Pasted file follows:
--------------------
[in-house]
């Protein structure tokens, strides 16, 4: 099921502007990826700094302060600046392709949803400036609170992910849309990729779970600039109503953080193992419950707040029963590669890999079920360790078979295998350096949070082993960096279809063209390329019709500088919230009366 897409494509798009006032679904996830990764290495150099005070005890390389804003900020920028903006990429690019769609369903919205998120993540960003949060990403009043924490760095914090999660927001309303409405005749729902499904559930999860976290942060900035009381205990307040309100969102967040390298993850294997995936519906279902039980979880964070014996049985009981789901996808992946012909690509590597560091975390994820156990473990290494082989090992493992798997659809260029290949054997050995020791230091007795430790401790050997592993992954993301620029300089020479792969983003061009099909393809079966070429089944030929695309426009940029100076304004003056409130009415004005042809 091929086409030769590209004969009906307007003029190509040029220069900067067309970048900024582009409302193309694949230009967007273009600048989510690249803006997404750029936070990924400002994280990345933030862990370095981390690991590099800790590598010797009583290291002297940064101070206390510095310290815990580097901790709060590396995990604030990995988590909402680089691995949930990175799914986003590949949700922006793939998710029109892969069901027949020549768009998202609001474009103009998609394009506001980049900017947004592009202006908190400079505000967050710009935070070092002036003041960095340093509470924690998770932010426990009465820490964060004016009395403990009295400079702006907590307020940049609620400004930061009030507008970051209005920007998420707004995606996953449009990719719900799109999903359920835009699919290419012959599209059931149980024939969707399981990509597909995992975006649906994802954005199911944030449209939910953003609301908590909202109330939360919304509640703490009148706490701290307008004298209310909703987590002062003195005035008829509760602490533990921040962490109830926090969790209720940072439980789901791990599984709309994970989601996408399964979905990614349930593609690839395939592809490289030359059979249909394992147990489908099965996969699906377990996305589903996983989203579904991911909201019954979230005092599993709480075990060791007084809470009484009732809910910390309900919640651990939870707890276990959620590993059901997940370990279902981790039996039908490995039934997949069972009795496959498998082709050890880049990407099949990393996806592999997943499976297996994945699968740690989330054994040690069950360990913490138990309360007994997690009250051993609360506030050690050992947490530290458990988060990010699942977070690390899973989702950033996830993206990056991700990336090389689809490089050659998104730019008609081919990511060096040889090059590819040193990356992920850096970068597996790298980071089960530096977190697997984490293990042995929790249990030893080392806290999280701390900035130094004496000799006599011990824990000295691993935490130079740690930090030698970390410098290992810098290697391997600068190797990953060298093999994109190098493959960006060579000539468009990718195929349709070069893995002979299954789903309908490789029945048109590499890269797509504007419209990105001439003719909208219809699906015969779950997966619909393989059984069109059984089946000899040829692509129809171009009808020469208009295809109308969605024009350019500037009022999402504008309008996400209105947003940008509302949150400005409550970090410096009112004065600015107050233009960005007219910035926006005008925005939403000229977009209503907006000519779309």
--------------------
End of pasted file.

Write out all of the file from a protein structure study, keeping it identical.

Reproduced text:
[in-house]
């Protein structure tokens, strides 16, 4: 099921502007990826700094302060600046392709949803400036609170992910849309990729779970600039109503953080193992419950707040029963590669890999079920360790078979295998350096949070082993960096279809063209390329019709500088919230009366 897409494509798009006032679904996830990764290495150099005070005890390389804003900020920028903006990429690019769609369903919205998120993540960003949060990403009043924490760095914090999660927001309303409405005749729902499904559930999860976290942060900035009381205990307040309100969102967040390298993850294997995936519906279902039980979880964070014996049985009981789901996808992946012909690509590597560091975390994820156990473990290494082989090992493992798997659809260029290949054997050995020791230091007795430790401790050997592993992954993301620029300089020479792969983003061009099909393809079966070429089944030929695309426009940029100076304004003056409130009415004005042809 091929086409030769590209004969009906307007003029190509040029220069900067067309970048900024582009409302193309694949230009967007273009600048989510690249803006997404750029936070990924400002994280990345933030862990370095981390690991590099800790590598010797009583290291002297940064101070206390510095310290815990580097901790709060590396995990604030990995988590909402680089691995949930990175799914986003590949949700922006793939998710029109892969069901027949020549768009998202609001474009103009998609394009506001980049900017947004592009202006908190400079505000967050710009935070070092002036003041960095340093509470924690998770932010426990009465820490964060004016009395403990009295400079702006907590307020940049609620400004930061009030507008970051209005920007998420707004995606996953449009990719719900799109999903359920835009699919290419012959599209059931149980024939969707399981990509597909995992975006649906994802954005199911944030449209939910953003609301908590909202109330939360919304509640703490009148706490701290307008004298209310909703987590002062003195005035008829509760602490533990921040962490109830926090969790209720940072439980789901791990599984709309994970989601996408399964979905990614349930593609690839395939592809490289030359059979249909394992147990489908099965996969699906377990996305589903996983989203579904991911909201019954979230005092599993709480075990060791007084809470009484009732809910910390309900919640651990939870707890276990959620590993059901997940370990279902981790039996039908490995039934997949069972009795496959498998082709050890880049990407099949990393996806592999997943499976297996994945699968740690989330054994040690069950360990913490138990309360007994997690009250051993609360506030050690050992947490530290458990988060990010699942977070690390899973989702950033996830993206990056991700990336090389689809490089050659998104730019008609081919990511060096040889090059590819040193990356992920850096970068597996790298980071089960530096977190697997984490293990042995929790249990030893080392806290999280701390900035130094004496000799006599011990824990000295691993935490130079740690930090030698970390410098290992810098290697391997600068190797990953060298093999994109190098493959960006060579000539468009990718195929349709070069893995002979299954789903309908490789029945048109590499890269797509504007419209990105001439003719909208219809699906015969779950997966619909393989059984069109059984089946000899040829692509129809171009009808020469208009295809109308969605024009350019500037009022999402504008309008996400209105947003940008509302949150400005409550970090410096009112004065600015107050233009960005007219910035926006005008925005939403000229977009209503907006000519779309």